Flanigan is no newcomer to international travel. Encouraged by his parents, he has visited 24 countries since 2006. He has lived on three continents and studied abroad twice. In 2014, he spent the summer working at the U.S. Embassy in Lusaka, Zambia. Even in the U.S., his recent summers have focused on international relations: In 2015, he worked for the U.S. Agency for International Development in Washington, D.C., and in 2016, he spent the summer working for the Department of Public Information at the United Nations in New York City.
“I became totally immersed in international relations and learned how aid diplomacy works at the highest levels of government during those assignments,” he said. At the U.N., he gave a speech before the U.N. ambassadors from Mexico, Greece and Portugal and about 45 other diplomats. He spoke about combating xenophobia and empowering youth to support the protection of refugees.
Flanigan came to Washington and Lee from Carthage, Missouri, primarily because he knew of the university’s outstanding reputation in liberal arts. He continues to be proud of his choice and takes everything he learned with him around the world.
“W&L really makes each student an excellent ambassador of American culture. We can talk about almost anything given our liberal arts background, and our campus environment instills in us an adaptability and ambition that we can use to go anywhere in the world and share our skills and knowledge,” he said.
Some classes and professors stand out for Flanigan. Seth Cantey’s capstone course in Middle Eastern politics “changed my thinking process about how to interpret conflicts and diplomatic challenges to the U.S.” He said the course looked at where conflicts originated and how they influence culture today.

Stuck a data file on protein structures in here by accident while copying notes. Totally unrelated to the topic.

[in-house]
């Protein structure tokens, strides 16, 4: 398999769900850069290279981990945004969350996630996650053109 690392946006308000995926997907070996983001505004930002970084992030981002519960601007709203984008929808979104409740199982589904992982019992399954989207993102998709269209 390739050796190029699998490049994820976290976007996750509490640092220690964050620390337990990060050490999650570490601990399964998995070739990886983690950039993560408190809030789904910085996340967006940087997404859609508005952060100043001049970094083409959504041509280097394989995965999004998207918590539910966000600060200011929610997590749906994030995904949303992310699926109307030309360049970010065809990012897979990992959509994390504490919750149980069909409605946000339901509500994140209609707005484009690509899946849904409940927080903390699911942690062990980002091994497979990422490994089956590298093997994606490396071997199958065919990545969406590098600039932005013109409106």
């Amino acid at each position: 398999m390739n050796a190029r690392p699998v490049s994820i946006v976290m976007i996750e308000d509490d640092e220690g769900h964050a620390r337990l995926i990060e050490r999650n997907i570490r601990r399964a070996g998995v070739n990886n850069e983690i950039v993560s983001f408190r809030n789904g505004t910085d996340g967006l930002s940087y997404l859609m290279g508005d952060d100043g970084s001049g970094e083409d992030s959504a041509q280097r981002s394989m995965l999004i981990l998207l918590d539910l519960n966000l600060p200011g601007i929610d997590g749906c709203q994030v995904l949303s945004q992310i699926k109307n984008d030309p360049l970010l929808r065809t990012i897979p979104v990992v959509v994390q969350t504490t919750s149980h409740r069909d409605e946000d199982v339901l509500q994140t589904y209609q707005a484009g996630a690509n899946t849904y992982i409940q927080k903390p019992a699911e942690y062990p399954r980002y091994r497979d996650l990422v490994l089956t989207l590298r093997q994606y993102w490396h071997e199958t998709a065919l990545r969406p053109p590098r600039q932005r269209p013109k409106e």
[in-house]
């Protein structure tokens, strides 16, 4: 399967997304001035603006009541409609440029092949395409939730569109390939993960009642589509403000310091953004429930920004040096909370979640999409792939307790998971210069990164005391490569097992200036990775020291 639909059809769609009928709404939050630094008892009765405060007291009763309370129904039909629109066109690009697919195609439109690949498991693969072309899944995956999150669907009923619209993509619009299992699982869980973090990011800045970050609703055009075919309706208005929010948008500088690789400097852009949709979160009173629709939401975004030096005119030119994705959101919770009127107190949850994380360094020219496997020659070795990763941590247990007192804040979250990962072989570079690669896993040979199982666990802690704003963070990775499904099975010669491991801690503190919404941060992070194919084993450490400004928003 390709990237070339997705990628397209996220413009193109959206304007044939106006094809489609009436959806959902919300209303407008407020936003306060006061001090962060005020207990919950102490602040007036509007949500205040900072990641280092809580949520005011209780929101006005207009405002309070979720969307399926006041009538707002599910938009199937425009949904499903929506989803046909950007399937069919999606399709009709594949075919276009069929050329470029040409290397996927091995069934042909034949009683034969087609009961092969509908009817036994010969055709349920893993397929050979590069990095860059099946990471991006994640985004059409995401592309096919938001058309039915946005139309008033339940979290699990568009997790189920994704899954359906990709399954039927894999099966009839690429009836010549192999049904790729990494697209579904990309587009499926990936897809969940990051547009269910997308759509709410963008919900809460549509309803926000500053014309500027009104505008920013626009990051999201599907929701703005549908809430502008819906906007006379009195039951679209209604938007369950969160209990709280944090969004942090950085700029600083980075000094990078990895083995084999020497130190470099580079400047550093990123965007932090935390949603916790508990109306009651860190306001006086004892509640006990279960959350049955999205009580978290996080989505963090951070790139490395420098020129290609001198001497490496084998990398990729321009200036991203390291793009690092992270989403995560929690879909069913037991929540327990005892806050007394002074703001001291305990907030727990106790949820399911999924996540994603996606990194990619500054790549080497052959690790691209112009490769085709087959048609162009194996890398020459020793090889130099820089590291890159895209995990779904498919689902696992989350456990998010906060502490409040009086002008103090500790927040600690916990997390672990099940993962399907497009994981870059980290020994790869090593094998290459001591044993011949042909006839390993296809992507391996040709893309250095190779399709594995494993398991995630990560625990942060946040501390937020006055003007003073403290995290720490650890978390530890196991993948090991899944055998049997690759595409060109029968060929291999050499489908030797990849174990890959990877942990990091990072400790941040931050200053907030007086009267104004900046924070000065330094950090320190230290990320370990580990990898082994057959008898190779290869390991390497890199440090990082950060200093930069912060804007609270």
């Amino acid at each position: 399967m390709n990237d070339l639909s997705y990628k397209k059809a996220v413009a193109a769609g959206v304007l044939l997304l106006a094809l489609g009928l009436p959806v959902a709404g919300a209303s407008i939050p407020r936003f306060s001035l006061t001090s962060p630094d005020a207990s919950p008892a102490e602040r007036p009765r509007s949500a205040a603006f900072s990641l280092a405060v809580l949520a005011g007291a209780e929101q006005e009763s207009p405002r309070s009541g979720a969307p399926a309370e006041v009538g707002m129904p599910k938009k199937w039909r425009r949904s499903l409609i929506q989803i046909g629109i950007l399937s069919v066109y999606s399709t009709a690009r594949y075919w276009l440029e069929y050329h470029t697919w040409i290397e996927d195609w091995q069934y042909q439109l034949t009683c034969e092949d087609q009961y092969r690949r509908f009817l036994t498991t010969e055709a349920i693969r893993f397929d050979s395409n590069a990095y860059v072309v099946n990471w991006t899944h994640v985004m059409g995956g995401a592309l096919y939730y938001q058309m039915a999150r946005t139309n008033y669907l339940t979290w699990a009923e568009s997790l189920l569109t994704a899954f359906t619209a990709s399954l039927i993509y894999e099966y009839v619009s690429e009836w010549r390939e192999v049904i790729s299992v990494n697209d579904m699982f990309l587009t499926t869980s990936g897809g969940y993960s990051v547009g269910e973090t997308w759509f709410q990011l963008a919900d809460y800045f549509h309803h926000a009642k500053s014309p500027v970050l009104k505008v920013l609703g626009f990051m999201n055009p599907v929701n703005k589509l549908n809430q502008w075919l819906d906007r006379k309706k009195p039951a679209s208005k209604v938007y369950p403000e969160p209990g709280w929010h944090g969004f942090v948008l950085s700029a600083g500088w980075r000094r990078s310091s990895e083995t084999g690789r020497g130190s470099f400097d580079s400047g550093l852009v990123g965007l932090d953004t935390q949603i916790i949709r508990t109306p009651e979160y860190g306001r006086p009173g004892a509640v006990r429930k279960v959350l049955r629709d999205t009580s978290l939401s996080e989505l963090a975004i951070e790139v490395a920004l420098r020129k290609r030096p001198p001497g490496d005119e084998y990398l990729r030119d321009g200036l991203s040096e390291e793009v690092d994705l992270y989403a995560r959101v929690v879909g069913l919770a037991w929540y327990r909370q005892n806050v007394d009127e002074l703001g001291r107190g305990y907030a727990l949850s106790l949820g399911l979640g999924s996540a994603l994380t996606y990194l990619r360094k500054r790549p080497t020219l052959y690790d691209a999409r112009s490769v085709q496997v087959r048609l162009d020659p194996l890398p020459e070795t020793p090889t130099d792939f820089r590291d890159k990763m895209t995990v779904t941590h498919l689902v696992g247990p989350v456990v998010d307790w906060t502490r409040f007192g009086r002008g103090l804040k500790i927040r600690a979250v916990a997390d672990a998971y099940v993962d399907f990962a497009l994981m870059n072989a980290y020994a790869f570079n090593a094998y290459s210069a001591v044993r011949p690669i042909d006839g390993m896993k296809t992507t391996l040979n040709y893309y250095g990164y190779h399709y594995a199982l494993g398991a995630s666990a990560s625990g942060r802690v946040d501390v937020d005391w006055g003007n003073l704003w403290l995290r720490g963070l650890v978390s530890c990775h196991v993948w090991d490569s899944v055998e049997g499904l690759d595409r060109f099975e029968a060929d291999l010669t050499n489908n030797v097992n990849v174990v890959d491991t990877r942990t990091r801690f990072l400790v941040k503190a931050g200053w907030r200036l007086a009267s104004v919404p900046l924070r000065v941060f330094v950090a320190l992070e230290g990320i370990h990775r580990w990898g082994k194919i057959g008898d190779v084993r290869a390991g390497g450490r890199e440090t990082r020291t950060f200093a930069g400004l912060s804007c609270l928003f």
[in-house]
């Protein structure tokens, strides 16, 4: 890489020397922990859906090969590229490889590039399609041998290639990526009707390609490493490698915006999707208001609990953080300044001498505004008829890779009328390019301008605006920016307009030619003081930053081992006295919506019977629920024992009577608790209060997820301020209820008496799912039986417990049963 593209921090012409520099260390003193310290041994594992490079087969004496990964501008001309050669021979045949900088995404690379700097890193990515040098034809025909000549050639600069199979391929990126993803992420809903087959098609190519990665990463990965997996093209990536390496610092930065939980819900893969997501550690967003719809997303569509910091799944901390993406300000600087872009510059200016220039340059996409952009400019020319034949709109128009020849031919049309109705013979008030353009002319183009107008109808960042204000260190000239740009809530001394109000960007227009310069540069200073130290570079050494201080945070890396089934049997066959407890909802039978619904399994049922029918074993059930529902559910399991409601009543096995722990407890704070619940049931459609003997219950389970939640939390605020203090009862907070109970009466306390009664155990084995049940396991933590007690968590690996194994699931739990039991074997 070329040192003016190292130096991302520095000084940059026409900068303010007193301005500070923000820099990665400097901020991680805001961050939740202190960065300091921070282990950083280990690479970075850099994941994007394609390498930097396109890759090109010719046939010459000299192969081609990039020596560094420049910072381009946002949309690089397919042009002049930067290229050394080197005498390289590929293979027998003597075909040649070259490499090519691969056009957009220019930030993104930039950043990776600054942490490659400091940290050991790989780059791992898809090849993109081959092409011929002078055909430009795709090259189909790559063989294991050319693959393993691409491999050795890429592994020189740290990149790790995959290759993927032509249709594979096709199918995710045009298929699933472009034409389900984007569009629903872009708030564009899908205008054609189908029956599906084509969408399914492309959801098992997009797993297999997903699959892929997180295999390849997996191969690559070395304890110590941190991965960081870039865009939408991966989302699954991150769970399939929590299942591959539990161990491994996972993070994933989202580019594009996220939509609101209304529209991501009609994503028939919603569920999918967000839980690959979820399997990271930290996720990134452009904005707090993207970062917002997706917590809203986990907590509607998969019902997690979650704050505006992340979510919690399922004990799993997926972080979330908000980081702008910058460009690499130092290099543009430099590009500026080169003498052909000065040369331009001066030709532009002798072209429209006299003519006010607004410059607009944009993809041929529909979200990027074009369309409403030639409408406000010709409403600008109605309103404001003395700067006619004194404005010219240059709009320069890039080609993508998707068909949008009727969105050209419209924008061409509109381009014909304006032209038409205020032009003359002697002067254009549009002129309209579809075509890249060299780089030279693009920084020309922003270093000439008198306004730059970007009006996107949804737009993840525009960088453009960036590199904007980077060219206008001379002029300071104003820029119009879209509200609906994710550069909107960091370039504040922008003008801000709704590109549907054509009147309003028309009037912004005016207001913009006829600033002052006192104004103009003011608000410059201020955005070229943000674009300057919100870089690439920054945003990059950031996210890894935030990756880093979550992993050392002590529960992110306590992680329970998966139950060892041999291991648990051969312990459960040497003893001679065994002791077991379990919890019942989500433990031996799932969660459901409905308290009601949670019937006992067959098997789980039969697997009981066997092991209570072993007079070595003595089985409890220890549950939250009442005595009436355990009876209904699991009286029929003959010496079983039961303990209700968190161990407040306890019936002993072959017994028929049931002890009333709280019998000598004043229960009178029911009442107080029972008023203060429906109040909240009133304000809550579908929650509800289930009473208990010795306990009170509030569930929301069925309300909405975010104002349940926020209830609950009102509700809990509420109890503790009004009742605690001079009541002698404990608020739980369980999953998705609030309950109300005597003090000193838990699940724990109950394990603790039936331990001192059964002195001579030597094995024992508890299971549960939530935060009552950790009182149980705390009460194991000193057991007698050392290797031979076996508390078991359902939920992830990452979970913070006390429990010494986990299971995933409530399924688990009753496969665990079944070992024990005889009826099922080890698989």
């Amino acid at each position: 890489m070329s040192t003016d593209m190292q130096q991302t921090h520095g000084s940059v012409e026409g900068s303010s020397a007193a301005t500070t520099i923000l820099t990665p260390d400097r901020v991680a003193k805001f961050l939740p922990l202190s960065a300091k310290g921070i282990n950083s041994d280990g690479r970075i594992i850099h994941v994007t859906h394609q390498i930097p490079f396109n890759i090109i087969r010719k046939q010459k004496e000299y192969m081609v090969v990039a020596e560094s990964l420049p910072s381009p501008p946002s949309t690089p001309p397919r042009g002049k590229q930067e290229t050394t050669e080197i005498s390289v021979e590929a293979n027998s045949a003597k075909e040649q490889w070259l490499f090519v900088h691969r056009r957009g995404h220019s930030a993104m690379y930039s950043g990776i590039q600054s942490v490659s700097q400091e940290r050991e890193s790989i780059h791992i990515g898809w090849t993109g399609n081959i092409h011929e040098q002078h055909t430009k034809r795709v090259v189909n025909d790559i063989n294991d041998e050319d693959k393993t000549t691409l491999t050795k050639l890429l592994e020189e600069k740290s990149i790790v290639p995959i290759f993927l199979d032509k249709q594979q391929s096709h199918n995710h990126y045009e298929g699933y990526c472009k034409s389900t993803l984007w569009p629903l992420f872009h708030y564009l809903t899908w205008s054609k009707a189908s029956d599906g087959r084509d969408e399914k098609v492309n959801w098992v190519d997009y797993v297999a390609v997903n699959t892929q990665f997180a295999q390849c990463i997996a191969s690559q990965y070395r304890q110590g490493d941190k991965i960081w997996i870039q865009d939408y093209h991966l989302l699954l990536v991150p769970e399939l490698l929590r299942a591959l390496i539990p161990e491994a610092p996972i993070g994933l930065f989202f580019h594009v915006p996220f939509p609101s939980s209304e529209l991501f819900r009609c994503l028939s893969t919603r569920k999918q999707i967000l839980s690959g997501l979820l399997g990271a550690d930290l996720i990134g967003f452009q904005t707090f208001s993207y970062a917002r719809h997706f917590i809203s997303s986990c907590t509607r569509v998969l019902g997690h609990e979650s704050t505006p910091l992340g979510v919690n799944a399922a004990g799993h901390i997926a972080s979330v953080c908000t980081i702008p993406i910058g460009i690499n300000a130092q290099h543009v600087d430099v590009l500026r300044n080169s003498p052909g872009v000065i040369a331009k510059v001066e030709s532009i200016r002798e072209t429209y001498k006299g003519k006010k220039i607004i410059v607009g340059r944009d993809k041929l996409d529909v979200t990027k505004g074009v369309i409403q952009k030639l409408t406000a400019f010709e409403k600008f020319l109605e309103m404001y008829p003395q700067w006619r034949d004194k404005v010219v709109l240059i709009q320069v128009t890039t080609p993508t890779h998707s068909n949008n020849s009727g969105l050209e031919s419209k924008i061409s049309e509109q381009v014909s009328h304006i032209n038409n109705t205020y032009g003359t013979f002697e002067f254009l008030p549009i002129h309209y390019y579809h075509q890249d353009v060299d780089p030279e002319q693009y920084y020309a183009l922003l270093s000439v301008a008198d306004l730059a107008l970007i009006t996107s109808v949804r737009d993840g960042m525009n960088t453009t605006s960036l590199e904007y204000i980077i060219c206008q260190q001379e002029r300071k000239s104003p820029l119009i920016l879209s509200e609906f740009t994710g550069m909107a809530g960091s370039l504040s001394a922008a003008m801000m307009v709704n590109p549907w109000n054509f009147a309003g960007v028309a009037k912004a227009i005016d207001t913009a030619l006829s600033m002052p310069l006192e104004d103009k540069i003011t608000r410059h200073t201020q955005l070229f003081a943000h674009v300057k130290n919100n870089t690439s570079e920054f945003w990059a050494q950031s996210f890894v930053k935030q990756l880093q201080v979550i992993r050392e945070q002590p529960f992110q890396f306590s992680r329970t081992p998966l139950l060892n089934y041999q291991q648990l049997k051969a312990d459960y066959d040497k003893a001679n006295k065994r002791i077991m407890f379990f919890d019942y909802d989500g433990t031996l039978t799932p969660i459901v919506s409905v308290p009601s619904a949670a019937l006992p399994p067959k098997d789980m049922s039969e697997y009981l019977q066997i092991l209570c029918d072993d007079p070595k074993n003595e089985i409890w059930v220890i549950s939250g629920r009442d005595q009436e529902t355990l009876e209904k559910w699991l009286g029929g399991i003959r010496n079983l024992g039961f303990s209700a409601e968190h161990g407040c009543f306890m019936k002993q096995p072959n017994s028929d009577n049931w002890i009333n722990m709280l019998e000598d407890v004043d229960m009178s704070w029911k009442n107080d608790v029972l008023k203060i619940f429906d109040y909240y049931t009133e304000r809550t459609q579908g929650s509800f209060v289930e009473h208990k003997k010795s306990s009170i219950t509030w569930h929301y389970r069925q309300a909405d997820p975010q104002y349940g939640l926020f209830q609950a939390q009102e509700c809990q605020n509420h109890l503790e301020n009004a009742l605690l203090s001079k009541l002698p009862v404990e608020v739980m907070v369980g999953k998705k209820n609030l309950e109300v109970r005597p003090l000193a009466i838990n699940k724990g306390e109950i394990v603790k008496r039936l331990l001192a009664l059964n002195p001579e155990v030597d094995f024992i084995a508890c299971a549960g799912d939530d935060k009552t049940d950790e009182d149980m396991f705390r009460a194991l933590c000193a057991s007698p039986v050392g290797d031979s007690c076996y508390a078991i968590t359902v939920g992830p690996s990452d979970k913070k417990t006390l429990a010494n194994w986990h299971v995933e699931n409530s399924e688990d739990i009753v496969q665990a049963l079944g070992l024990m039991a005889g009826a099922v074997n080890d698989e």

Looking at war and peace through an economic lens was the focus of a course taught by Shikha Silwal, assistant professor of economics. Flanigan said understanding the topic can help governments make more informed policy decisions.
After taking global politics with Tyler Dickovick, professor of politics, during his first year at W&L, Flanigan spent many hours learning from him about his own Peace Corps experiences. An expert on African politics, Dickovick advised Flanigan about how to use his skills to be an effective Peace Corps volunteer. “Hearing about professor Dickovick’s service as a volunteer launched me on a trajectory to join the ranks of Peace Corps myself.”
Outside of class, Flanigan was assistant head hearing advisor, helping students accused of honor violations to present their cases, and supervising other hearing advisors. He served as president of the Student Recruitment Committee and gave tours to prospective students and Johnson Scholar finalists. He also was a member of Phi Gamma Delta fraternity.
As he looks to the future, Flanigan said his Peace Corps experience is vital. “This is what I want to do the rest of my life — to work in diplomacy. Therefore, it is vital to understand the relationships between the United States and other countries, at the highest level of government but most importantly, at a grassroots level of cultural exchange.”